Library Relents on Issuing Library Cards
A meeting of representatives of the 2100 Lakeside Resident Council (James Fields and Gordon Ice Mills) and the Northeast Ohio Coalition for the Homeless (Brian Davis and Mike Cook) met with four administrators of the Cleveland Public Library’s main branch in mid March 2005. The meeting specifically covered the issue of shelter residents being denied the opportunity to acquire a library card in order to take out books and other items. Each of the residents talked about their problems, their inability to get a library card. There was a discussion of the goals of the library and the injustice of denying access to the libraries for veterans or homeless people.
Library officials apologized, and agreed that it used the wrong information as their basis for denying library cards. At the conclusion of the meeting, library administration officials agreed to change their policy and allow 2100 Lakeside Ave. residents and homeless people who can receive mail to obtain a card and take out materials. The individuals must provide to library officials proof of residency and the ability to receive mail.
Homeless Murder Solved
Police made an arrest in the death of 2100 Lakeside Shelter resident, Gregory Armstrong, in early March. Armstrong was killed on February 24 just blocks from the shelter. He was in a work training program, and sang and played drums in the gospel choir at First United Methodist Church. Police said that his killer was a resident of public housing and killed Armstrong over a dispute regarding a woman.
There was concern in the community over the death being a hate crime or even a robbery, but it turned out to be a domestic dispute. First United Methodist held a memorial service for Armstrong (see story in this issue of the Grapevine).
Slain Man Was “On His Way” to Redemption
by Yvonne Bruce
Gregory Keith Armstrong, a 2100 Lakeside Avenue shelter resident and Dave’s Supermarket employee, died on the night of February 24, from injuries inflicted during a severe beating. He was “always a gentleman,” and though he had recently fallen away from his church, “was on his way back” to it, according to Geneava Benson, Armstrong’s friend and the Director of Church Office and Building Operations at the First United Methodist Church of Cleveland.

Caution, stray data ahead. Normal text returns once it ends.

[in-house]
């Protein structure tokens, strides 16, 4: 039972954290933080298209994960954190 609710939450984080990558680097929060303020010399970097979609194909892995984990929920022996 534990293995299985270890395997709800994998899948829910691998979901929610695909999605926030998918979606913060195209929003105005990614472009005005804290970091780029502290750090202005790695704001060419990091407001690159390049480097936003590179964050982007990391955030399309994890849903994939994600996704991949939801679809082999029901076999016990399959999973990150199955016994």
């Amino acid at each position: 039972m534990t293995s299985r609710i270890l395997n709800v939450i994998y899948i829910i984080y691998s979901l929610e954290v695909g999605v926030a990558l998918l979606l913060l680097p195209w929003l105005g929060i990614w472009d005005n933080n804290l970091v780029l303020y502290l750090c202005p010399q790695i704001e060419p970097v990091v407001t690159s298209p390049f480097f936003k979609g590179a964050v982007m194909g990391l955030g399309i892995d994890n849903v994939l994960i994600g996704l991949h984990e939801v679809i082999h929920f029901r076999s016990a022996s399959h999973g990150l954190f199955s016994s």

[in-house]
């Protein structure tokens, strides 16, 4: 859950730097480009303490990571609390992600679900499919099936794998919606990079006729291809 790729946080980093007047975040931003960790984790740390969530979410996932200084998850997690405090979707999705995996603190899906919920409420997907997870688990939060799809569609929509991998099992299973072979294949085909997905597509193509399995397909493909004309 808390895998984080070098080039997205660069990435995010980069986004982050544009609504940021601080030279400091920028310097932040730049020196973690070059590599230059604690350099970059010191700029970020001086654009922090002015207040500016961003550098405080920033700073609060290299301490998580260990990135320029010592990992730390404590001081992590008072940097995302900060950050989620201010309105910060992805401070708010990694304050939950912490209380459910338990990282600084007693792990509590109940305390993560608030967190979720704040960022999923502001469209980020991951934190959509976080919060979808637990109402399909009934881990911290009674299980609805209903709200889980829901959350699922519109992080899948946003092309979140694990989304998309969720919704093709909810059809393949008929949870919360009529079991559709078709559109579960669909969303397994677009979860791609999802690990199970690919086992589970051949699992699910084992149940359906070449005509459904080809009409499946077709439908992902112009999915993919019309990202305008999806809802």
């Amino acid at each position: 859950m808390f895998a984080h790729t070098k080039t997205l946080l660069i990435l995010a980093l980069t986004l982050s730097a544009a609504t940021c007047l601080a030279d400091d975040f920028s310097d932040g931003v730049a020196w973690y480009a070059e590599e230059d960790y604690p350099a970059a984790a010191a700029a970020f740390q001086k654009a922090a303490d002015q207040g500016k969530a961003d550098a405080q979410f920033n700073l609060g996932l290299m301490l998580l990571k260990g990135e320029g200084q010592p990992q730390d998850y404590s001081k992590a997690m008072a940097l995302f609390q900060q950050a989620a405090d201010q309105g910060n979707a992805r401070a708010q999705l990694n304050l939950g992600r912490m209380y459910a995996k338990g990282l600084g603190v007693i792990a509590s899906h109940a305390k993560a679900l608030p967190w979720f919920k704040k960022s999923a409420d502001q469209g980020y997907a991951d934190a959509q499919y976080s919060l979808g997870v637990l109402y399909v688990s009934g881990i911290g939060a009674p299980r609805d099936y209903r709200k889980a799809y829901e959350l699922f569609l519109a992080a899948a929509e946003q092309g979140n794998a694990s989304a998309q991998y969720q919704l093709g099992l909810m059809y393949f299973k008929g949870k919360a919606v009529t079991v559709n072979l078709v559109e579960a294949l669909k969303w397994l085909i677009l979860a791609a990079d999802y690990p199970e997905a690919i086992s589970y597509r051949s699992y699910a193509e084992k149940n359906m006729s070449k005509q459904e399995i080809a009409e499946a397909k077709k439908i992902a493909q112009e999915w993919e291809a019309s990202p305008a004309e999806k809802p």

A memorial service was held for Armstrong at First United Methodist Sunday, March 6. Armstrong had begun playing drums and singing for the church choir about three years before his death, according to First United’s senior pastor Dr. Kenneth Chalker. Dr. Chalker called Armstrong “an outstanding musician” whose music “lifted people out of complacency and despair.” He was “a trusting, loving man,” a judgment shared by Benson and by Armstrong’s coworkers at Dave’s.
The Plain Dealer story of March 2nd about Armstrong’s murder reported on his troubled past, but Benson, who saw Armstrong nearly every day in the months before his death, was surprised by these revelations. He seemed to have been doing better for himself recently, Benson recalled, and he “looked so well” on the day of his death, “I thought he would be in church that Sunday.”
Federal Funding Forum
Responding to criticism of the lack of input by homeless people in the process of selecting the agencies that receive federal funding, Cuyahoga County hosted a series of meetings in the drop-in centers and one of the community centers to solicit input. While this was a good start, there was very little advertisement of the forums and the input that was solicited was a written survey.